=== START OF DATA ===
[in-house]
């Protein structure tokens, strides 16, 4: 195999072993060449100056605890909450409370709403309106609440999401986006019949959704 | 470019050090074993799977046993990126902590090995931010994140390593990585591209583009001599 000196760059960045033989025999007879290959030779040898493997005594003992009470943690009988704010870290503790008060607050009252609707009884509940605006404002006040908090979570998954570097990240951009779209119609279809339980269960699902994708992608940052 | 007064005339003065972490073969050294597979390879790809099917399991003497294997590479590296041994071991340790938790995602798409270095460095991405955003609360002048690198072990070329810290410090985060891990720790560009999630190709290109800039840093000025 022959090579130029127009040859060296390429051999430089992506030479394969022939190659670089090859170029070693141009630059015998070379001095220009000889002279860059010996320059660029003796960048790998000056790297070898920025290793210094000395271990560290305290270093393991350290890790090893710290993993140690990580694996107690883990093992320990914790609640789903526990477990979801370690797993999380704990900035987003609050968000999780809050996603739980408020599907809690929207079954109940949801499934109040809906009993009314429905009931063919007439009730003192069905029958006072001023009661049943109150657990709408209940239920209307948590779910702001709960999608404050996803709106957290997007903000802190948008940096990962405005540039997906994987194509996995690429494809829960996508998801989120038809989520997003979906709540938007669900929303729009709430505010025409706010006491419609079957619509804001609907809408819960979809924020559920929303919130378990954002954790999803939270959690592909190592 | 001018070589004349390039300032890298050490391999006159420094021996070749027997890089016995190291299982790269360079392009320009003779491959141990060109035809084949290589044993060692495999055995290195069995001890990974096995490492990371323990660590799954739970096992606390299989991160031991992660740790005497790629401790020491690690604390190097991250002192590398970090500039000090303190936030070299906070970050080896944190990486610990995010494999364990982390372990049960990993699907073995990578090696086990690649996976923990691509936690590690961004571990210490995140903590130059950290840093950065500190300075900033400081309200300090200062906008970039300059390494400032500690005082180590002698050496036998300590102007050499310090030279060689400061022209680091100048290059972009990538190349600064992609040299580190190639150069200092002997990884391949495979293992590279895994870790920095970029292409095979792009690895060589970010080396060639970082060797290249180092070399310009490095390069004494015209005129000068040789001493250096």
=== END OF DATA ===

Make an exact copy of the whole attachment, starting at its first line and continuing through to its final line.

[in-house]
């Protein structure tokens, strides 16, 4: 195999072993060449100056605890909450409370709403309106609440999401986006019949959704 | 470019050090074993799977046993990126902590090995931010994140390593990585591209583009001599 000196760059960045033989025999007879290959030779040898493997005594003992009470943690009988704010870290503790008060607050009252609707009884509940605006404002006040908090979570998954570097990240951009779209119609279809339980269960699902994708992608940052 | 007064005339003065972490073969050294597979390879790809099917399991003497294997590479590296041994071991340790938790995602798409270095460095991405955003609360002048690198072990070329810290410090985060891990720790560009999630190709290109800039840093000025 022959090579130029127009040859060296390429051999430089992506030479394969022939190659670089090859170029070693141009630059015998070379001095220009000889002279860059010996320059660029003796960048790998000056790297070898920025290793210094000395271990560290305290270093393991350290890790090893710290993993140690990580694996107690883990093992320990914790609640789903526990477990979801370690797993999380704990900035987003609050968000999780809050996603739980408020599907809690929207079954109940949801499934109040809906009993009314429905009931063919007439009730003192069905029958006072001023009661049943109150657990709408209940239920209307948590779910702001709960999608404050996803709106957290997007903000802190948008940096990962405005540039997906994987194509996995690429494809829960996508998801989120038809989520997003979906709540938007669900929303729009709430505010025409706010006491419609079957619509804001609907809408819960979809924020559920929303919130378990954002954790999803939270959690592909190592 | 001018070589004349390039300032890298050490391999006159420094021996070749027997890089016995190291299982790269360079392009320009003779491959141990060109035809084949290589044993060692495999055995290195069995001890990974096995490492990371323990660590799954739970096992606390299989991160031991992660740790005497790629401790020491690690604390190097991250002192590398970090500039000090303190936030070299906070970050080896944190990486610990995010494999364990982390372990049960990993699907073995990578090696086990690649996976923990691509936690590690961004571990210490995140903590130059950290840093950065500190300075900033400081309200300090200062906008970039300059390494400032500690005082180590002698050496036998300590102007050499310090030279060689400061022209680091100048290059972009990538190349600064992609040299580190190639150069200092002997990884391949495979293992590279895994870790920095970029292409095979792009690895060589970010080396060639970082060797290249180092070399310009490095390069004494015209005129000068040789001493250096």